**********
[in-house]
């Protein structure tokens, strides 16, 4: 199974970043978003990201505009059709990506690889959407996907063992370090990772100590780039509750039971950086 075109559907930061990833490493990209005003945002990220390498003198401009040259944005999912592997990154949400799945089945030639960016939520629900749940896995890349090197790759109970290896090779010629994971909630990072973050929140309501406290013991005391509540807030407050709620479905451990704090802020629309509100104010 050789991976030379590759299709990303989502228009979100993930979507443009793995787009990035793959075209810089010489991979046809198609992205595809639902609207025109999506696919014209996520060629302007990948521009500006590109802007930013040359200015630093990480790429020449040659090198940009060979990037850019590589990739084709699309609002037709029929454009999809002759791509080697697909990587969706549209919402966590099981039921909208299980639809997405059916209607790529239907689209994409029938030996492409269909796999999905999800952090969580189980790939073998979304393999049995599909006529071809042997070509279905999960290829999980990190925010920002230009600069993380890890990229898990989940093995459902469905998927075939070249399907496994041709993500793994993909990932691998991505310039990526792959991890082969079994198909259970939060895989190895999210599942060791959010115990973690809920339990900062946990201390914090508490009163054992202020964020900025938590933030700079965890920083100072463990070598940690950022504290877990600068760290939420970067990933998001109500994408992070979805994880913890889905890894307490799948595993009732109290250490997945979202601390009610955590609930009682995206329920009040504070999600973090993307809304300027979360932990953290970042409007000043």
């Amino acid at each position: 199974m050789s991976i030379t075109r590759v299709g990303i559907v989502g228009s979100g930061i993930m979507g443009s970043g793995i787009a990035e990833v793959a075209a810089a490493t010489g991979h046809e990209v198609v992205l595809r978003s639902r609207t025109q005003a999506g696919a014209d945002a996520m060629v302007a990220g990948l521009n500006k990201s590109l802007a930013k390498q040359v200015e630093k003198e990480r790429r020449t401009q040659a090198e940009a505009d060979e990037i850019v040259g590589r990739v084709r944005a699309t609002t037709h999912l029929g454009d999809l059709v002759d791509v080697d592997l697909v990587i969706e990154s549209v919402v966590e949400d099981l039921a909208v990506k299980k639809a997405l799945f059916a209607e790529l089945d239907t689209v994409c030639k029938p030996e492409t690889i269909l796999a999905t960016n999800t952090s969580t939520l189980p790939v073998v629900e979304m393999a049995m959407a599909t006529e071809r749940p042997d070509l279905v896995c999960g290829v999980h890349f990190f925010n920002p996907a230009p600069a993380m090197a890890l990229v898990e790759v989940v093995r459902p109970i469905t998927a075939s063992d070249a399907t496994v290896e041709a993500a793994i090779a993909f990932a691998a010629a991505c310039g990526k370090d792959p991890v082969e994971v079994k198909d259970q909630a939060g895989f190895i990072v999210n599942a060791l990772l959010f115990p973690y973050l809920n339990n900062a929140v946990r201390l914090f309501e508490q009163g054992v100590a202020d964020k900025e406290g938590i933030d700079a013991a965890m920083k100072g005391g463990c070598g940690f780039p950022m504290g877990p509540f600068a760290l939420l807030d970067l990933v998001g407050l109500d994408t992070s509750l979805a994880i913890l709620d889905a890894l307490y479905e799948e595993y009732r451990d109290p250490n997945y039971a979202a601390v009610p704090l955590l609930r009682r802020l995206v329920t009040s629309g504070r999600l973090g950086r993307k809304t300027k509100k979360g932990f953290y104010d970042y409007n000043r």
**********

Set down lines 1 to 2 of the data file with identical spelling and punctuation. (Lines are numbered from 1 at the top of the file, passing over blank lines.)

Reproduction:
[in-house]
């Protein structure tokens, strides 16, 4: 199974970043978003990201505009059709990506690889959407996907063992370090990772100590780039509750039971950086 075109559907930061990833490493990209005003945002990220390498003198401009040259944005999912592997990154949400799945089945030639960016939520629900749940896995890349090197790759109970290896090779010629994971909630990072973050929140309501406290013991005391509540807030407050709620479905451990704090802020629309509100104010 050789991976030379590759299709990303989502228009979100993930979507443009793995787009990035793959075209810089010489991979046809198609992205595809639902609207025109999506696919014209996520060629302007990948521009500006590109802007930013040359200015630093990480790429020449040659090198940009060979990037850019590589990739084709699309609002037709029929454009999809002759791509080697697909990587969706549209919402966590099981039921909208299980639809997405059916209607790529239907689209994409029938030996492409269909796999999905999800952090969580189980790939073998979304393999049995599909006529071809042997070509279905999960290829999980990190925010920002230009600069993380890890990229898990989940093995459902469905998927075939070249399907496994041709993500793994993909990932691998991505310039990526792959991890082969079994198909259970939060895989190895999210599942060791959010115990973690809920339990900062946990201390914090508490009163054992202020964020900025938590933030700079965890920083100072463990070598940690950022504290877990600068760290939420970067990933998001109500994408992070979805994880913890889905890894307490799948595993009732109290250490997945979202601390009610955590609930009682995206329920009040504070999600973090993307809304300027979360932990953290970042409007000043």